This is how it is then. Walking down the road in the middle of October, the driest October ever. The winds wrestle between cool and warm, east and west. This is how it is getting older. You imagine what it will be like someday but most of us decide it’s not for us. Think we can will it away. Now the leaves are brown and the evergreens are rust-colored, dropping their fronds. Most of what holds these trees up is unseen. They only live to stand, it seems. They fall, and that is expected too. More life grows out of the fallen, it’s like having kids.

All is quiet on a Sunday morning walking to the lake. But for these strange winds that make the leaves rattle, it could be like a cornfield in the middle of nowhere, the sound of dry, papery husks. A tree frog croaks like a barn door swinging on a hinge. Yet when you come to the lake it is still the same. It is good to find something as you remembered it. It is reassuring that the world is how it’s always been, how you expected it. That’s for you and your view of the world. It’s also something to think, it will be like this when you are gone. And part of you will remain, for all these times you came here to honor it. This is the way we think.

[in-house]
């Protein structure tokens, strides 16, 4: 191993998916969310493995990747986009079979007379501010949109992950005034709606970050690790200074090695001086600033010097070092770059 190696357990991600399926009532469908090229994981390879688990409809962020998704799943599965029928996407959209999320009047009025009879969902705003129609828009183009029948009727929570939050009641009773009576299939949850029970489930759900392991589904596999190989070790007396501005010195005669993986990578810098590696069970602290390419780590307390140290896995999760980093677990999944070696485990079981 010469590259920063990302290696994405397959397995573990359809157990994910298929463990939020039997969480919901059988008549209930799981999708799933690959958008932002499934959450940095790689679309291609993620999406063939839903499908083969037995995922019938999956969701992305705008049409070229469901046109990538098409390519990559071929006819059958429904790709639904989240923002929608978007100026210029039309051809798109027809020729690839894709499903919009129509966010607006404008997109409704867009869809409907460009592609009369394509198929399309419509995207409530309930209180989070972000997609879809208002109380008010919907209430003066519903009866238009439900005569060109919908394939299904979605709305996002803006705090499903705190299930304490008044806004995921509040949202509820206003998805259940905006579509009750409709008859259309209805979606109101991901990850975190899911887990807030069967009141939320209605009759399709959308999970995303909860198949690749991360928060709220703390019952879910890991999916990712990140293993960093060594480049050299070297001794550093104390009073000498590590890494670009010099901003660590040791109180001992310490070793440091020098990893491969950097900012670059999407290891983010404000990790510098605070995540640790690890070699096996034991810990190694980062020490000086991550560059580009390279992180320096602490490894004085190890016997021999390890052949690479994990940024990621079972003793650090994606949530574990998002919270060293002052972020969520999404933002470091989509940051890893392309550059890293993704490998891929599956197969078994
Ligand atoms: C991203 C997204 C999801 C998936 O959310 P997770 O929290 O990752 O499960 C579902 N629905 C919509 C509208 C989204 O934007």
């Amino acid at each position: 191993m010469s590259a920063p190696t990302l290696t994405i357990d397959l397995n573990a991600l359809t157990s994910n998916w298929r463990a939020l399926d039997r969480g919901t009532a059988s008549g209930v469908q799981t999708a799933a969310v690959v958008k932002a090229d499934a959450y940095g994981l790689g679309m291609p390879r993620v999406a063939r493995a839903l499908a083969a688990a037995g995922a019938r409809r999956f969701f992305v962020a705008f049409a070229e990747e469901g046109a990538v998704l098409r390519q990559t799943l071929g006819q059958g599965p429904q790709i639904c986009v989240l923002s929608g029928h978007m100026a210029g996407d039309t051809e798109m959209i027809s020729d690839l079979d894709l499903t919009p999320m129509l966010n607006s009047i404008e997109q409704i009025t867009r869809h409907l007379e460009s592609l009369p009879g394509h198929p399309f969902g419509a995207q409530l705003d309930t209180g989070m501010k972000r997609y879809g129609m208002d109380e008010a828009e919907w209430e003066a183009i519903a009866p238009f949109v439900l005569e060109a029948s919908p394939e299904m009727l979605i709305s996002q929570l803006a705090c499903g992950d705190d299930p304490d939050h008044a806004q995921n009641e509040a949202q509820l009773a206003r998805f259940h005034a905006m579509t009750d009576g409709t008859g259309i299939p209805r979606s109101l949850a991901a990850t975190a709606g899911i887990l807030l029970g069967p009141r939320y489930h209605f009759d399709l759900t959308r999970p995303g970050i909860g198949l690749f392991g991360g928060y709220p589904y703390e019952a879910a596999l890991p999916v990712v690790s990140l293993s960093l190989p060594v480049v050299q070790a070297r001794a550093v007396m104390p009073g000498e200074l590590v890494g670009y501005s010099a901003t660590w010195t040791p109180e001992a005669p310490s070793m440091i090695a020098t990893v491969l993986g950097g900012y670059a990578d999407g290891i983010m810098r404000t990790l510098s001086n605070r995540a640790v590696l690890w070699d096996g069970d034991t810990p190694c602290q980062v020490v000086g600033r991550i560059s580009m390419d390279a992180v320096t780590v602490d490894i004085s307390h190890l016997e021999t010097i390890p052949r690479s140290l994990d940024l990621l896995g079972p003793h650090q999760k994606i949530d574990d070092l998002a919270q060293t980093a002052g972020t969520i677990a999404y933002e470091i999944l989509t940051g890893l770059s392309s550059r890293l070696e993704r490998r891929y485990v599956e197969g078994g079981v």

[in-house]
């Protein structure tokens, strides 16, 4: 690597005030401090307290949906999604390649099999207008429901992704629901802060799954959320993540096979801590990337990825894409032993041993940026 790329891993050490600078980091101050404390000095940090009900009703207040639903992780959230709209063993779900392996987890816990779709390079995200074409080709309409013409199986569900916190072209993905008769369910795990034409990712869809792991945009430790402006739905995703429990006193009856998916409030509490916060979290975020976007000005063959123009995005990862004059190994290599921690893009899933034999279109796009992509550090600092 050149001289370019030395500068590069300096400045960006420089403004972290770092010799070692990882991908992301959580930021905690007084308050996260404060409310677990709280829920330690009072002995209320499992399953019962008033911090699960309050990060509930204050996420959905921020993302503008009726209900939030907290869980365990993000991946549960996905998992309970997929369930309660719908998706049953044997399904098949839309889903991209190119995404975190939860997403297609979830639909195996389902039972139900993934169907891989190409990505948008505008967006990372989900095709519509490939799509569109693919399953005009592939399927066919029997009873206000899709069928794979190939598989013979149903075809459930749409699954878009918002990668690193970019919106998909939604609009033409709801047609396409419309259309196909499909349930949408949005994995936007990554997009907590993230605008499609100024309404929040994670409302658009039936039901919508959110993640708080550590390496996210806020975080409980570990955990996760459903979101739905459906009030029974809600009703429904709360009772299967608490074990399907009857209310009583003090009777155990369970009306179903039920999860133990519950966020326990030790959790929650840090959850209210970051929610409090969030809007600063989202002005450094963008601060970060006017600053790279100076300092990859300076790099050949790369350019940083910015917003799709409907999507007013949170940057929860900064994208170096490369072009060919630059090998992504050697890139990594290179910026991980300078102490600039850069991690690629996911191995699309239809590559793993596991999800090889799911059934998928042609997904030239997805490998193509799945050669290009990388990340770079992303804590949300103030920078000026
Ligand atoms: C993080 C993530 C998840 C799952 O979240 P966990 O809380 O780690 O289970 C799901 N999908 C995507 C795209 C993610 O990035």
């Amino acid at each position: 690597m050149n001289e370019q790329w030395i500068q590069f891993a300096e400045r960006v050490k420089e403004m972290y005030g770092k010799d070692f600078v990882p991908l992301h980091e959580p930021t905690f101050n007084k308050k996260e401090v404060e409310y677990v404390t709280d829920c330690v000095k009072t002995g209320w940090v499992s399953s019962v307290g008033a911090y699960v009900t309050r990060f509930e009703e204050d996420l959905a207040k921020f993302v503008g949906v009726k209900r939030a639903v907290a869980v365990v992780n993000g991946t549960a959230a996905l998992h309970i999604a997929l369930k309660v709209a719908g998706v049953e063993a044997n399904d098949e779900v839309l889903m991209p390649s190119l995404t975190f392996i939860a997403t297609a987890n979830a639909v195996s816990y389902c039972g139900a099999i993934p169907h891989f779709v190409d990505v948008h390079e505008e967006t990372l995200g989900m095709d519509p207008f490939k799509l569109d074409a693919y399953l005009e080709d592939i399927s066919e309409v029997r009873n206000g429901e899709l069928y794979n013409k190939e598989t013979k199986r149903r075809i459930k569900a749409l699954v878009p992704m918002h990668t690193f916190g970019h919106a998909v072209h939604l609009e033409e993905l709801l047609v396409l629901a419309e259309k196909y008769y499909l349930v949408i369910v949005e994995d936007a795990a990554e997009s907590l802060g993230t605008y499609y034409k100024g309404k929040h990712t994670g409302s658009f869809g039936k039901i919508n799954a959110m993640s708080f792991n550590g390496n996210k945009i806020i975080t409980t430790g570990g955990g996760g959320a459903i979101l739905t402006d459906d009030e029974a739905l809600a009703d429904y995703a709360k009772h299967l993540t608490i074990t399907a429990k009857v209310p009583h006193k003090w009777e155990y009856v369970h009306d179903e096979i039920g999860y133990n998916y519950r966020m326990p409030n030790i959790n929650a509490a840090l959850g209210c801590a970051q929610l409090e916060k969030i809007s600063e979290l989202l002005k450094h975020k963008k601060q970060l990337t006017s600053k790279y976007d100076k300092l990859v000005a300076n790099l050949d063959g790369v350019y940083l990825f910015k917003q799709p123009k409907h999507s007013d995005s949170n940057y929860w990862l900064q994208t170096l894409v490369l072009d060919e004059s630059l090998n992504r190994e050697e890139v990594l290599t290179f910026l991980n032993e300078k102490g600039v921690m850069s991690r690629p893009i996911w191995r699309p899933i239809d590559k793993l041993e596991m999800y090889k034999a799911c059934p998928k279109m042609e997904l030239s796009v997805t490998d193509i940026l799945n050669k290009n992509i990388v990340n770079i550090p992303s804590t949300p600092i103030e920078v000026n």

Tiny life flickers about when I run the hose. Birds, bugs, frogs find the drips and drabs in the system. The lip around the planter pot where the water collects, the leaking spout pooling in the dirt. All that life unseen around the edges comes to the surface now. All that life surrounds us, though more and more it seems we forgot.

Categories: prose, writing

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10 replies

  1. “All that life surrounds us, though more and more it seems we forgot.” Yes, seems we forgot we are a part of it.

    Liked by 1 person

    • Thanks duder. Saw Hell or High Water this weekend. You seem that? Good, but I’d argue Chris Pine is too good looking for the role, he actually distracts like that.


      • Yessir, saw it. Pretty good, that one. Must say I did think Jeff Bridge’s character was a bit derivative of Hank in Breaking Bad, what with his off-color humor at his sidekick’s expense, and also a little Tommy Lee Jonesish, as in No Country For Old Duders.

        Liked by 1 person

      • No country for old duders indeed, that’s awesome! Glad you liked it, thought of you with the Texas business and so on.

        Liked by 1 person

  2. The gentle poetry of this pastel piece has a soothing rhythm, Bill. Replete with autumnal wistfulness.
    With many parts of Victoria (including some sections of Melbourne, but not us) inundated by floods, my response to your piece is tempered by breakfast news footage of the quiet, inexorable destruction of nature. And the flimsiness of human existence.

    Liked by 1 person

  3. But we have wisdom, right? That’s the payoff. Gravitas, yes? Tell me it’s so.

    Liked by 1 person

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